31 Pages Posted: 2 Apr 2008
Date Written: March 2008
The observed increase in the level and volatility of Tanzania's Treasury yields in recent years against an otherwise benign macroeconomic backdrop presented a puzzle for policymakers, while raising concerns about the fiscal burden of rising debt interest payments and diversion of bank credit away from the private sector. Using evidence from bid-level data and supported by theoretical models, this paper argues that oligopolistic bidding through 2005 may have been partly responsible for the rising level of yields; while the high volatility during 2006-07 could be traced to the emergence of a sharp segmentation of the T-bill market between sophisticated financial market players (foreign-controlled banks) and a less experienced group of investors (domestic pension funds and small banks). An important policy recommendation that emerges is that public debt managers should avoid micromanaging Treasury bill auctions by issuing amounts in excess of those offered or by dipping into oversubscribed segments of the yield curve, as such practices seriously disadvantage the less-sophisticated (but more competitive) investors vis-à-vis the more sophisticated players.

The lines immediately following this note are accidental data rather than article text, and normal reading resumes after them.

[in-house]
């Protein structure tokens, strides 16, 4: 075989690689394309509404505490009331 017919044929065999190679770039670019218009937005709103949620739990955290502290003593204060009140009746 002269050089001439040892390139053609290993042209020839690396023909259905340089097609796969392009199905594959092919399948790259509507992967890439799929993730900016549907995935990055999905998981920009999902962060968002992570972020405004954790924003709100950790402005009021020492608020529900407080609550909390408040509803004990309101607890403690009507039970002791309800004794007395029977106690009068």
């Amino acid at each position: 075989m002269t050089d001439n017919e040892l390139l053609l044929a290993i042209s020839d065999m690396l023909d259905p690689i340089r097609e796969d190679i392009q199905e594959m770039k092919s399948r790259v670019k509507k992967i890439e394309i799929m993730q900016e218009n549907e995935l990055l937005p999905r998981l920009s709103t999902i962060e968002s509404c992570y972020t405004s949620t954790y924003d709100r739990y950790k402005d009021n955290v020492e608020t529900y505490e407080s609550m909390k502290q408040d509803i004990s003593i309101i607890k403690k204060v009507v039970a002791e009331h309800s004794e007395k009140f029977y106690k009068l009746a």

Keywords: Treasury bill yields, government securities auctions, oligopolistic bidding, collusion, auction microstructure
Suggested Citation: Suggested Citation
Abbas, S. M. Ali and Sobolev, Yuri V., High and Volatile Treasury Yields in Tanzania: The Role of Strategic Bidding and Auction Microstructure (March 2008). IMF Working Papers, Vol. , pp. 1-29, 2008. Available at SSRN: https://ssrn.com/abstract=1115612